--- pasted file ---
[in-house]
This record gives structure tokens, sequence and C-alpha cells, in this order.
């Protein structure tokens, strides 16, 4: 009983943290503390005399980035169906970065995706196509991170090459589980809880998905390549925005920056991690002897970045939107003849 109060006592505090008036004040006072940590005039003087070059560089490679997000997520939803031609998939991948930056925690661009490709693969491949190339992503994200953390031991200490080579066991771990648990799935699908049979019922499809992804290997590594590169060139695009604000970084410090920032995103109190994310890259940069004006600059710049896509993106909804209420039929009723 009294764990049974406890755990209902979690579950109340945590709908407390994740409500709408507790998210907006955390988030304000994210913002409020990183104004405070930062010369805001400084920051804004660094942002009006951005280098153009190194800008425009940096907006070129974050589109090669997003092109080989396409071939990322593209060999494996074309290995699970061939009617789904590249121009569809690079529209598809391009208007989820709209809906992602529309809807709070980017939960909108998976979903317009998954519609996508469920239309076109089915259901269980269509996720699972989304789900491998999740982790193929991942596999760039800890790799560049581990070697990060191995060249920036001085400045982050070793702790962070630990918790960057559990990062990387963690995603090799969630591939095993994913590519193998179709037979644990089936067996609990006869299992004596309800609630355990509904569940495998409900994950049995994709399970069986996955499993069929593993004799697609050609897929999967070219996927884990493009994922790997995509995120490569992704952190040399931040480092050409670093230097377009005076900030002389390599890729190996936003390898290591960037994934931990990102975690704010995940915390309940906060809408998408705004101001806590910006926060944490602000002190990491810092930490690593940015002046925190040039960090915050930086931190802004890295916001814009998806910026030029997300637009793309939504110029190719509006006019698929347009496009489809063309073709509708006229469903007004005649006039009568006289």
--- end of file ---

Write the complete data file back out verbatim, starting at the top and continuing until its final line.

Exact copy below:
[in-house]
This record gives structure tokens, sequence and C-alpha cells, in this order.
């Protein structure tokens, strides 16, 4: 009983943290503390005399980035169906970065995706196509991170090459589980809880998905390549925005920056991690002897970045939107003849 109060006592505090008036004040006072940590005039003087070059560089490679997000997520939803031609998939991948930056925690661009490709693969491949190339992503994200953390031991200490080579066991771990648990799935699908049979019922499809992804290997590594590169060139695009604000970084410090920032995103109190994310890259940069004006600059710049896509993106909804209420039929009723 009294764990049974406890755990209902979690579950109340945590709908407390994740409500709408507790998210907006955390988030304000994210913002409020990183104004405070930062010369805001400084920051804004660094942002009006951005280098153009190194800008425009940096907006070129974050589109090669997003092109080989396409071939990322593209060999494996074309290995699970061939009617789904590249121009569809690079529209598809391009208007989820709209809906992602529309809807709070980017939960909108998976979903317009998954519609996508469920239309076109089915259901269980269509996720699972989304789900491998999740982790193929991942596999760039800890790799560049581990070697990060191995060249920036001085400045982050070793702790962070630990918790960057559990990062990387963690995603090799969630591939095993994913590519193998179709037979644990089936067996609990006869299992004596309800609630355990509904569940495998409900994950049995994709399970069986996955499993069929593993004799697609050609897929999967070219996927884990493009994922790997995509995120490569992704952190040399931040480092050409670093230097377009005076900030002389390599890729190996936003390898290591960037994934931990990102975690704010995940915390309940906060809408998408705004101001806590910006926060944490602000002190990491810092930490690593940015002046925190040039960090915050930086931190802004890295916001814009998806910026030029997300637009793309939504110029190719509006006019698929347009496009489809063309073709509708006229469903007004005649006039009568006289």